On February 23 this year, Tanzanian President Jakaya Kikwete granted a charter to the Aga Khan University — making it the first foreign institution of higher learning in the country.
Mr Kikwete, while handing the certificate to the Aga Khan at a ceremony held at State House in Dar es Salaam, said that, for years, the Government of Tanzania had enjoyed a cordial relationship with the Aga Khan Development Network (AKDN) — which runs the university and other Aga Khan projects in the country — and added that there was room to do more.
The granting of the charter, Mr Kikwete said, opened a new chapter in improving the work carried out made by the AKDN and the government of Tanzania to improve the lives of residents.
However, he stressed, the charter was not just given out to the institution, but was a well-deserved achievement.
HEALTHY CIVIL SOCIETY
That brief ceremony in Dar es Salaam opened up a world of possibilities for the region while at the same time giving more impetus to the AKDN’s drive to improve the quality of life for (particularly) East Africans.
The Aga Khan himself believes that the quality of life in East Africa would improve if civil society embraced quality and was more ethical, and this is driving the university’s bold expansion in the region.
“More and more, I am convinced that the key to improving the quality of human life — both in places that are gifted with good governments and in places that are not so fortunate — is the quality of what I describe as civil society,” says the Aga Khan.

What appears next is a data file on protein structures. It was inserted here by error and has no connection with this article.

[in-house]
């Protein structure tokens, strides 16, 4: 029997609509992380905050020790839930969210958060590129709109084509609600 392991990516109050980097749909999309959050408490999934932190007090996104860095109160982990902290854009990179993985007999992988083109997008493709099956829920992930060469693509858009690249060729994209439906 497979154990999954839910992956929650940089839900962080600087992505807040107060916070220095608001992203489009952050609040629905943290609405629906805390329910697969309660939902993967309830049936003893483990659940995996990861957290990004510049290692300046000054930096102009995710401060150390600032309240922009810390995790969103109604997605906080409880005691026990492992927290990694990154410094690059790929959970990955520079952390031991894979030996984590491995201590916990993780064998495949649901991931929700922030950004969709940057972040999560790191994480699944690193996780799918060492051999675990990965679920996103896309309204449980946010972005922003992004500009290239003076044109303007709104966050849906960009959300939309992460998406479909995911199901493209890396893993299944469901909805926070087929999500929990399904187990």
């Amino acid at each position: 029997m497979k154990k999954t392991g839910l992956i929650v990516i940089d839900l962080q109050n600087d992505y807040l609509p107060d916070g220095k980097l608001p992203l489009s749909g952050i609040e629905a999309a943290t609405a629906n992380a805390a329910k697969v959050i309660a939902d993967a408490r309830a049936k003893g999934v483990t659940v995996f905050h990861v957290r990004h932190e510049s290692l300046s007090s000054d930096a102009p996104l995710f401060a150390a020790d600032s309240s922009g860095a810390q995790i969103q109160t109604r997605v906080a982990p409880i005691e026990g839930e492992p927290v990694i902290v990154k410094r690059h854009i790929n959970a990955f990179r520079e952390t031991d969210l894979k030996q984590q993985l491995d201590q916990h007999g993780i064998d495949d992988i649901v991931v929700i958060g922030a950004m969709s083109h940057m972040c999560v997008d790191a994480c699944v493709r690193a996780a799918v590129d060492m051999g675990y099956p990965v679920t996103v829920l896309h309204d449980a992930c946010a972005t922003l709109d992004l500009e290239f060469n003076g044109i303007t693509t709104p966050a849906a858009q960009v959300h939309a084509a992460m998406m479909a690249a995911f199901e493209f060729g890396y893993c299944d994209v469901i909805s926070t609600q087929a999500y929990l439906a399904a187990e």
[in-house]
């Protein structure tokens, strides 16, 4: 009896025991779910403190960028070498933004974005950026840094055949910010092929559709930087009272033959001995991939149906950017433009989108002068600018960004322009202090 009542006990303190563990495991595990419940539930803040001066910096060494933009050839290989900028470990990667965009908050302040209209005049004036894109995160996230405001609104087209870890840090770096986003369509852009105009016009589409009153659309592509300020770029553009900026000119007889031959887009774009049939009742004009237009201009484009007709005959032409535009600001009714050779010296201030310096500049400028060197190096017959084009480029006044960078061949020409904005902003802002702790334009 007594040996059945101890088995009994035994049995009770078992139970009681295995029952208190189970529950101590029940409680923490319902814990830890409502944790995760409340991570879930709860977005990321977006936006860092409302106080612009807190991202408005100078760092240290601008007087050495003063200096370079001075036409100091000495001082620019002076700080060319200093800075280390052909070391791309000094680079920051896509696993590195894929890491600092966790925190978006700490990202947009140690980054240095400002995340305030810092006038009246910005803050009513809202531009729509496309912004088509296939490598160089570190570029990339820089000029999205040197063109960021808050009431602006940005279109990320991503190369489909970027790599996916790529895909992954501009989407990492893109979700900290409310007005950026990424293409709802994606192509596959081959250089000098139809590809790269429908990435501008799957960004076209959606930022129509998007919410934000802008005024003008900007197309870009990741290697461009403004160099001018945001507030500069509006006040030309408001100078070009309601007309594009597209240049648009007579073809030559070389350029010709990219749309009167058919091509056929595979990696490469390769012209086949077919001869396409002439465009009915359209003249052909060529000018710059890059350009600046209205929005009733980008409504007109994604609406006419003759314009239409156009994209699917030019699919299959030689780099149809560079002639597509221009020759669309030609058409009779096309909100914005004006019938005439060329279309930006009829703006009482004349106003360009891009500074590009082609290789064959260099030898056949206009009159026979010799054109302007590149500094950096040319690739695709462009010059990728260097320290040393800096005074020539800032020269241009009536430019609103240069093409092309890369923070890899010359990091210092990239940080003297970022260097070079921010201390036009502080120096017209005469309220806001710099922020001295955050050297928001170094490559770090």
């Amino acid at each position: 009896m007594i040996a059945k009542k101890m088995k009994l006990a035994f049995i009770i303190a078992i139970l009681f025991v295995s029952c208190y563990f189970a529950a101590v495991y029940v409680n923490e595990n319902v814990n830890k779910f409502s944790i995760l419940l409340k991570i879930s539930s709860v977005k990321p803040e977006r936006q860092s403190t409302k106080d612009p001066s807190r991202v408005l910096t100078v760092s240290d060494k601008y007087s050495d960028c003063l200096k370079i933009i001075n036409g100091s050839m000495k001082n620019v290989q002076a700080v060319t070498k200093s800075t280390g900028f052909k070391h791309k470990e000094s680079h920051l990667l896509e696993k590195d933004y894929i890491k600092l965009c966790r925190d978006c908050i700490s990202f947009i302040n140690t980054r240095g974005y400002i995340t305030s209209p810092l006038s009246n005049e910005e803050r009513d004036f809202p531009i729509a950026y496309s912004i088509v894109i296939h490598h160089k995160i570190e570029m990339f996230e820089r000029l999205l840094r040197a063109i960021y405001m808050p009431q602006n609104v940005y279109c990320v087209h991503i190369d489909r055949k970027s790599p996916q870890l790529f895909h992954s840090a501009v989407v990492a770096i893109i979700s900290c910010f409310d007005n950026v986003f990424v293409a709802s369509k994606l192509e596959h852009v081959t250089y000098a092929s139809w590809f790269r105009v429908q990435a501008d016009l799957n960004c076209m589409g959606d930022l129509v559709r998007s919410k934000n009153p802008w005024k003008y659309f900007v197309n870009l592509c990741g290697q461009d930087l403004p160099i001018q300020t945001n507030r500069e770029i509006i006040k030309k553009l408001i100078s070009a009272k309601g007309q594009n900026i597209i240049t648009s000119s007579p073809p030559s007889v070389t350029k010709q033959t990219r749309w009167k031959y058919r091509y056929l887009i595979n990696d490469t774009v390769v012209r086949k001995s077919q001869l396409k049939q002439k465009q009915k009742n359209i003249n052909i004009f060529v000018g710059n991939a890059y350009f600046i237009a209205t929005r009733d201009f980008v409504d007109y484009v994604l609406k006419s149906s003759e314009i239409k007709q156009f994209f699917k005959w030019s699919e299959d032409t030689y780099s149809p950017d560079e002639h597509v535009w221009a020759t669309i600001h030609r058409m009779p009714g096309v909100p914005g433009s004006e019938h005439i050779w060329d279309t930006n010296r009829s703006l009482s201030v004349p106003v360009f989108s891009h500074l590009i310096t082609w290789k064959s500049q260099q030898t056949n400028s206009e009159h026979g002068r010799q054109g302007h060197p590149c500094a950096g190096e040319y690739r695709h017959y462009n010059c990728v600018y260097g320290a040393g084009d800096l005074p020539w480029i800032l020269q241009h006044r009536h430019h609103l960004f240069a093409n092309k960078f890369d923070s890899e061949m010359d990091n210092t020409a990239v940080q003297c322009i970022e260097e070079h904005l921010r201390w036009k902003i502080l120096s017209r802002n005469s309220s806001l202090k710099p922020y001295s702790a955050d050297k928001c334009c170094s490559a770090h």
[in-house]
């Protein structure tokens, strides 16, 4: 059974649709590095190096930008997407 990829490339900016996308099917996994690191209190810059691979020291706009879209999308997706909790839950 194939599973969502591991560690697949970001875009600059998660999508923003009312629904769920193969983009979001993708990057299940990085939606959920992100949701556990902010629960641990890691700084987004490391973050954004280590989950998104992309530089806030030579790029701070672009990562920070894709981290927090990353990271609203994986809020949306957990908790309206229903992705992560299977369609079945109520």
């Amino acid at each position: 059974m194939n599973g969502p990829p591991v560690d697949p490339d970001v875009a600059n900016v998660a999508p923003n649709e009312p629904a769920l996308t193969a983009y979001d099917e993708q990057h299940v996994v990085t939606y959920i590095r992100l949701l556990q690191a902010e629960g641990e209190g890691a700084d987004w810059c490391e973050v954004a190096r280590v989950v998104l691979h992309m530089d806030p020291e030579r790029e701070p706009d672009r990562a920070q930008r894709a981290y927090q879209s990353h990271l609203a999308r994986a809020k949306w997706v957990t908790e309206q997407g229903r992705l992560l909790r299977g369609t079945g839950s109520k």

He defines civil society as an array of institutions which are neither public nor profit-driven, but which are motivated by voluntary commitments and dedicated to the public good.
“They include institutions dedicated to culture, to public information, to the environment and to religious faith. And they include, very importantly, the fields of health and education.”
The hereditary spiritual leader of the Shia Ismaili Muslims, holds that quality civil society organisations are critical if human life across the world, but especially in the developing world, is to be improved.
A healthy civil society, he says, is a meritocratic one where ethics are honoured and excellence is valued. As such, he adds, “the great question confronting us here in Africa is how rapidly the institutions of a healthy civil society can be established and reinforced”.
This is a question he, as chancellor of the university, has assigned AKU to help solve as it advances and shares new knowledge.
The university has announced a $1.1 billion (Sh100 billion) expansion plan, the largest private investment in higher education in EA’s history. The expansion will spread to five countries and will include the establishment of eight graduate schools.
Riding the bullish youth bulge, EA is witnessing a pronounced quest for university education.
This manifests in the multitudes of energetic youth who pour onto the streets of its cities every evening trekking from evening classes, and the millions of dollars coming from entrepreneur pockets to set up private colleges.
But where there is a rush, quality suffers, and this may just be the differentiating niche for AKU.
The Aga Khan said Tanzania was a special place for AKU since his grandfather, while serving as Imam of the Ismaili Muslim community, made education a top priority and started the first Aga Khan School in Africa over 110 years ago in Bagamoyo.
“Like each of you, personally, the university also remembers its heritage on a day like this. That heritage is rooted in the rich history of Islamic intellectual accomplishment — including the work of my own ancestors in ancient Cairo 1,000 years ago, when they founded the Azhar University and the Dar-ul-ilm, the House of Knowledge.
“This story continued over several centuries, as Islamic centres of scholarship and culture involved and inspired people of many traditions and faiths. And that same legacy was on our minds when we began planning for this new Aga Khan University,” he said.